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Newton Forster - The Merchant Service
by Captain Frederick Marryat
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"Warrants your asking for her back again, Mr Forster?" replied the marquis, haughtily; "a labourer might find this diamond solitaire that's now upon my finger. Does it therefore follow that I am to make him a present of it?"

"Humph!" ejaculated Mr Forster, much affronted with the comparison.

"In short, my dear sir, any thing which you or your family can think of; which it is in our power to grant, will make us most happy; but to sully the blood of the most ancient—"

John Forster would hear no more; he quitted the room and walked up stairs before the marquis had completed his speech. When he entered the drawing-room, his countenance plainly expressed his disappointment. Like all men who have toiled for riches, he had formed plans in which he considered his wealth was to command success, and had overlooked every obstacle which might present itself against the completion of his wishes.

"Newton," said he, as they stood apart near the window, "you have been a good lad in not persisting to thwart my views, but that French marquis, with his folly and his 'ancienne noblesse,' has overthrown all my plans. Now, I shall not interfere with yours. Introduce me to Miss what's her name; she is a very fine girl, and from what I saw of her during dinner, I like her very much."

Isabel exerted herself to please, and succeeded. Satisfied with his nephew's choice, flattered by his previous apparent submission, and disgusted with the marquis, Mr John Forster thought no more of Mademoiselle de Fontanges. His consent was voluntary, and in a short time Isabel Revel changed her name.

It was about five months after Newton's marriage that he received a letter from the Board, appointing him to the command of a ship. Newton handed the letter over to Mr Forster.

"I presume, sir, it is your wish that I should accept the offer?"

"What offer?" said the old lawyer, who was reading through a case for counsel's opinions. "Melville—for Madras and China.—Why, Newton, I really do not see any occasion for your going afloat again. There is an old proverb—'The pitcher that goes often to the well is broken at last.' You're not tired of your wife already?"

"I hope not, sir; but I thought it might be your wish."

"It's my wish that you should stay at home. A poor man may go to sea, because he stands a chance to come home rich; but a man who has money in hand and in prospect, if he goes to sea, he is a fool. Follow your profession as long as you require it, but no longer."

"Why then do you work so hard, my dear sir," said Isabel, leaning over the old gentleman, and kissing him, in gratitude for his decision. "Surely you can afford to relax a little now?"

"Why do I work so hard, Isabel?" replied Mr Forster, looking up at her through his spectacles. "Why you expect to have a family, do you not?"

Isabel blushed; the expectation was undeniable.

"Well, then, I presume the children will have no objection to find a few thousands more to be divided among them by-and-bye—will they, daughter?"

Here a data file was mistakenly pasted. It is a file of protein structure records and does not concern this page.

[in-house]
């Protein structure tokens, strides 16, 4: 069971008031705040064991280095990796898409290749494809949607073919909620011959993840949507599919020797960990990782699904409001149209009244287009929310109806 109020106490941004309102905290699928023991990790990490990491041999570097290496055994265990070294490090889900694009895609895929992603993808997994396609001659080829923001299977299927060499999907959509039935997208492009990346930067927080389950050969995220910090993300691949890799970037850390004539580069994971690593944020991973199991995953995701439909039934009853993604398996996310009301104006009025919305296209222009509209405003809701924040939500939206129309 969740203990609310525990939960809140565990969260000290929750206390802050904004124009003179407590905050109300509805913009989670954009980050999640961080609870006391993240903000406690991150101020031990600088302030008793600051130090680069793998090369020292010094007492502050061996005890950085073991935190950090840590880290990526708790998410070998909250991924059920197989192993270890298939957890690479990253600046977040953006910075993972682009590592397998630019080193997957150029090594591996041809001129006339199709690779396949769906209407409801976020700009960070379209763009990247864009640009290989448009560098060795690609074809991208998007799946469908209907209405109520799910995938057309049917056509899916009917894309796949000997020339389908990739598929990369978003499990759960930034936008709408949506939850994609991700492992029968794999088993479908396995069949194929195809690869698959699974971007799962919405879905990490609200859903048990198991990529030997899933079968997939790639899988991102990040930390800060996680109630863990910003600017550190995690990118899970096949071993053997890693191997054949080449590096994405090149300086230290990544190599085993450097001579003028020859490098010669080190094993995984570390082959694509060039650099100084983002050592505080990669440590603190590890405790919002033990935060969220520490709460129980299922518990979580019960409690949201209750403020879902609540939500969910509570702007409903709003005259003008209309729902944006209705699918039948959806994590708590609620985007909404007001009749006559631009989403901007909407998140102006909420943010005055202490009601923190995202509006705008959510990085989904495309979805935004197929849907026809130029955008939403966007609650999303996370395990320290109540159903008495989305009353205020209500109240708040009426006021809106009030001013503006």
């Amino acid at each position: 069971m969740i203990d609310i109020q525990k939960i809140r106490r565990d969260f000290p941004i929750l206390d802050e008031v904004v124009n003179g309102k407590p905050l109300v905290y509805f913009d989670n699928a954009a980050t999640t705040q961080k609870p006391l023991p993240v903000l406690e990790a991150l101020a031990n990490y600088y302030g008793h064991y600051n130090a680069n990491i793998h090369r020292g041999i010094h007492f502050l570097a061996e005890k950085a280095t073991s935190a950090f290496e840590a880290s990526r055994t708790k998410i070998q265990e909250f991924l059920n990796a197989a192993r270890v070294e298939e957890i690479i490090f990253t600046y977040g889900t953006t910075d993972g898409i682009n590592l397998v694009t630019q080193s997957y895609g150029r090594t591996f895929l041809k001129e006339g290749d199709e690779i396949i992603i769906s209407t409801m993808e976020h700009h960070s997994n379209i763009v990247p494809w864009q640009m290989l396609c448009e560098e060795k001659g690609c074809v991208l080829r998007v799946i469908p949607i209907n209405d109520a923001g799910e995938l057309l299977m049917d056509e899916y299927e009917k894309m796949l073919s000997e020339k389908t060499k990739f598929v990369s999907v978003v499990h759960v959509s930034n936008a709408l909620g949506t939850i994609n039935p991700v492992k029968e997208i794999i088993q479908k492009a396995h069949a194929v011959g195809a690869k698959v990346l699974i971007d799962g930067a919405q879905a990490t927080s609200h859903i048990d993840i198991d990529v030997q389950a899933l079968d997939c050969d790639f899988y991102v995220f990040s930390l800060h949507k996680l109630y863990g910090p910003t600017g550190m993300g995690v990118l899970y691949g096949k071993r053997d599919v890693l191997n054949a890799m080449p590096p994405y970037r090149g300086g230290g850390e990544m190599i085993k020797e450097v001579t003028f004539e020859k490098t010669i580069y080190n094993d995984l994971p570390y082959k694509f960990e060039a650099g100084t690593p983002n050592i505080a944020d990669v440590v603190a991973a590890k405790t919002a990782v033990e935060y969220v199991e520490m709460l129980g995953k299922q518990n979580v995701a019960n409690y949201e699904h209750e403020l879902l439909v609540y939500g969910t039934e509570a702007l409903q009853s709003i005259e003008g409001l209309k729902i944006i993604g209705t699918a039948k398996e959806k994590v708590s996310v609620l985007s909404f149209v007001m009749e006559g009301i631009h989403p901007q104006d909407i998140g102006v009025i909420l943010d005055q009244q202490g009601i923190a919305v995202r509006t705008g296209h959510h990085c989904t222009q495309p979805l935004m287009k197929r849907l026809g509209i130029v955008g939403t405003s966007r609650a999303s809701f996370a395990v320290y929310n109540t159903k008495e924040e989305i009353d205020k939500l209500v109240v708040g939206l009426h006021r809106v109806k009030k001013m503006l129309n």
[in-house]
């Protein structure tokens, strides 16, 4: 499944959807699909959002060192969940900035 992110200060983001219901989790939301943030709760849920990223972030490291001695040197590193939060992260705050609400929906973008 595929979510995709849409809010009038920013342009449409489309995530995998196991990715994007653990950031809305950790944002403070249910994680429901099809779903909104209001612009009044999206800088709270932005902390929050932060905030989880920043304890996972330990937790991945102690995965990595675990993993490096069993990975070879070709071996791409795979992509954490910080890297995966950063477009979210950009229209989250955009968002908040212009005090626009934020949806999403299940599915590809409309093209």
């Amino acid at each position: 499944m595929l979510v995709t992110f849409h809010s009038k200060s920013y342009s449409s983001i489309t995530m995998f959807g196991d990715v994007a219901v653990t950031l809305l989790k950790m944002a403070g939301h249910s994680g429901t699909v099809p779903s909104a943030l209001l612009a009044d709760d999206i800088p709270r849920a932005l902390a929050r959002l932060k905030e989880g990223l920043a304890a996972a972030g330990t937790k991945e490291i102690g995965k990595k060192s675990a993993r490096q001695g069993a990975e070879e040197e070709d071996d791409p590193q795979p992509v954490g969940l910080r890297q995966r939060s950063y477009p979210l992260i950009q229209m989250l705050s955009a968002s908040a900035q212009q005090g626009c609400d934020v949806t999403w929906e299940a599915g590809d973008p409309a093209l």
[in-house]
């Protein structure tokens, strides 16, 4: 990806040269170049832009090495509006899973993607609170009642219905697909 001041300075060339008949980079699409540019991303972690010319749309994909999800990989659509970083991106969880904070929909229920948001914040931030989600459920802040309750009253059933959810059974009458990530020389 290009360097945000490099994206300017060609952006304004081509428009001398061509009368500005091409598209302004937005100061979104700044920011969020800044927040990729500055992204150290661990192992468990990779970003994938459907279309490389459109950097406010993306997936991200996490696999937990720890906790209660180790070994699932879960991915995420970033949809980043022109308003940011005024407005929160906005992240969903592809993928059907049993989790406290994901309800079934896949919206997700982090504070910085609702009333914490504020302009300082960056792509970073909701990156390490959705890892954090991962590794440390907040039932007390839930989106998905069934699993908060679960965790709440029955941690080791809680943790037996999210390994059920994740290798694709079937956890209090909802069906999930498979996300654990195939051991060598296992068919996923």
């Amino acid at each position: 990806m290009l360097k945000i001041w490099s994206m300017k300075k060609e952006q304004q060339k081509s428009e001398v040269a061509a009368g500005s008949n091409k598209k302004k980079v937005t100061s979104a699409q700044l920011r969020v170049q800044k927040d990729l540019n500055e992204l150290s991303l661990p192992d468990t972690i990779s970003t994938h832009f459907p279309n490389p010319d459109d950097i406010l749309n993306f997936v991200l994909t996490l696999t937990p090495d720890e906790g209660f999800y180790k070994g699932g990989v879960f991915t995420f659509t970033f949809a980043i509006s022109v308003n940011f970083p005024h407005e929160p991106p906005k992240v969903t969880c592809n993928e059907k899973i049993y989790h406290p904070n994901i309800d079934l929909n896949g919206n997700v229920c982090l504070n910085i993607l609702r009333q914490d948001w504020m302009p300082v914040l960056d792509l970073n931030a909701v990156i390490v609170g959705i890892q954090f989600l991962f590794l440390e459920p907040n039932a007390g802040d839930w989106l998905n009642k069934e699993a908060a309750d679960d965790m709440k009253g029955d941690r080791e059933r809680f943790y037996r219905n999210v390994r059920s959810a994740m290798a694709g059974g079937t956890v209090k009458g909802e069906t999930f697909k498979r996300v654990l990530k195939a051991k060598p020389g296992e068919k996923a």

The conversation was interrupted by the entry of a servant with a letter; Mr Forster broke the seal, and looked at the signature.

"Humph! from the proud old marquis. 'Very sorry, for a short period, to have fallen in your good opinion—should have rejoiced to have called Newton my son-in-law!'—Humph! 'Family pride all assumed—Newton's happiness at stake—trust the deceit will be pardoned, and a renewal of former intimacy.' Why, Newton, is all this true?"

"Ask Isabel, sir," replied, Newton, smiling.

"Well, then, Isabel, is all this true?"

"Ask Newton, sir," replied Isabel, kissing him. "The fact is, my dear sir, I could not afford to part with Newton, even to please you, so we made up a little plot."

"Humph!—made up a little plot—well—I shan't alter my will, nevertheless;" and Mr Forster recommenced the reading of his brief.

Such is the history of Newton Forster, which, like most novels or plays, has been wound up with marriage. The last time that I appeared before my readers, they were dissatisfied with the termination of my story; they considered I had deprived them of a happy marriage, to which, as an undoubted right, they were entitled, after wading through three tedious volumes. As I am anxious to keep on good terms with the public, I hasten to repair the injury which it has sustained, by stating that about three years after the marriage of Newton Forster, the following paragraph appeared in the several papers of the metropolis.

"Yesterday, by special license, the Right Honourable William Lord Aveleyn to Mademoiselle Julie de Fontanges, only daughter of the Marquis de Fontanges, late governor of the Island of Bourbon. The marriage was to have been solemnised in December last, but was postponed, in consequence of the death of the late Lord Aveleyn. After the ceremony, the happy couple," etcetera, etcetera, etcetera.

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And now, most arbitrary public, I consider that I have made the amende honorable, and that we are quits; for, if you were minus a happy marriage in the last work, you have a couple to indemnify you in the present.

THE END.

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